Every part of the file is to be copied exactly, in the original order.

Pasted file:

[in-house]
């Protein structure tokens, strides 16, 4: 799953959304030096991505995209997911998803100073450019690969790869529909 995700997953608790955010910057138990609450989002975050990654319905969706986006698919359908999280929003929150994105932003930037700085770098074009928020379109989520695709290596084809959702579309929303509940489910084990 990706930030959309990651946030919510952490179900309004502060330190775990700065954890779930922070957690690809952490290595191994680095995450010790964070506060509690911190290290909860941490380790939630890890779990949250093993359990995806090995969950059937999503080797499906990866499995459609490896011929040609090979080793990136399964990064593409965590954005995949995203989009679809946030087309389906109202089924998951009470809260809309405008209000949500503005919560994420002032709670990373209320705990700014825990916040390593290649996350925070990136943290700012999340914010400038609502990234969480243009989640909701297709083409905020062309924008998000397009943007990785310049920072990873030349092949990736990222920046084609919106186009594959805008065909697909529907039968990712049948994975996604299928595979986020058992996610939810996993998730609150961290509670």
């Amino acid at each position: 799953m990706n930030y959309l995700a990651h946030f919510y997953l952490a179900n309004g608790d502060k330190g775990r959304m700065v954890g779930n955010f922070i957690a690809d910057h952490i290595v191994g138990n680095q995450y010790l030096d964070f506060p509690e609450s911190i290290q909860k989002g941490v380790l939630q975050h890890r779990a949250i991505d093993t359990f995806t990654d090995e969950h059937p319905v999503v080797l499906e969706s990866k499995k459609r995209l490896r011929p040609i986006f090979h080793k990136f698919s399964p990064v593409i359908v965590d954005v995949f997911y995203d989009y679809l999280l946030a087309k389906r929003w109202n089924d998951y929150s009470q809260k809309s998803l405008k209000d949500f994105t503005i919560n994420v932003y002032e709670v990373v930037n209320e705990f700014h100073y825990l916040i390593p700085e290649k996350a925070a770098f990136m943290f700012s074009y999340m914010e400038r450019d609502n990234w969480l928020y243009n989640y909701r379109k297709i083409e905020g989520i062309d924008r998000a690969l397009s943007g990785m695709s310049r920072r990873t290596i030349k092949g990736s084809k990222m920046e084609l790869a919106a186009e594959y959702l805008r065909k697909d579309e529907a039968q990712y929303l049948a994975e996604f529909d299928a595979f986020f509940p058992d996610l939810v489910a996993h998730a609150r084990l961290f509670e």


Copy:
[in-house]
């Protein structure tokens, strides 16, 4: 799953959304030096991505995209997911998803100073450019690969790869529909 995700997953608790955010910057138990609450989002975050990654319905969706986006698919359908999280929003929150994105932003930037700085770098074009928020379109989520695709290596084809959702579309929303509940489910084990 990706930030959309990651946030919510952490179900309004502060330190775990700065954890779930922070957690690809952490290595191994680095995450010790964070506060509690911190290290909860941490380790939630890890779990949250093993359990995806090995969950059937999503080797499906990866499995459609490896011929040609090979080793990136399964990064593409965590954005995949995203989009679809946030087309389906109202089924998951009470809260809309405008209000949500503005919560994420002032709670990373209320705990700014825990916040390593290649996350925070990136943290700012999340914010400038609502990234969480243009989640909701297709083409905020062309924008998000397009943007990785310049920072990873030349092949990736990222920046084609919106186009594959805008065909697909529907039968990712049948994975996604299928595979986020058992996610939810996993998730609150961290509670």
């Amino acid at each position: 799953m990706n930030y959309l995700a990651h946030f919510y997953l952490a179900n309004g608790d502060k330190g775990r959304m700065v954890g779930n955010f922070i957690a690809d910057h952490i290595v191994g138990n680095q995450y010790l030096d964070f506060p509690e609450s911190i290290q909860k989002g941490v380790l939630q975050h890890r779990a949250i991505d093993t359990f995806t990654d090995e969950h059937p319905v999503v080797l499906e969706s990866k499995k459609r995209l490896r011929p040609i986006f090979h080793k990136f698919s399964p990064v593409i359908v965590d954005v995949f997911y995203d989009y679809l999280l946030a087309k389906r929003w109202n089924d998951y929150s009470q809260k809309s998803l405008k209000d949500f994105t503005i919560n994420v932003y002032e709670v990373v930037n209320e705990f700014h100073y825990l916040i390593p700085e290649k996350a925070a770098f990136m943290f700012s074009y999340m914010e400038r450019d609502n990234w969480l928020y243009n989640y909701r379109k297709i083409e905020g989520i062309d924008r998000a690969l397009s943007g990785m695709s310049r920072r990873t290596i030349k092949g990736s084809k990222m920046e084609l790869a919106a186009e594959y959702l805008r065909k697909d579309e529907a039968q990712y929303l049948a994975e996604f529909d299928a595979f986020f509940p058992d996610l939810v489910a996993h998730a609150r084990l961290f509670e």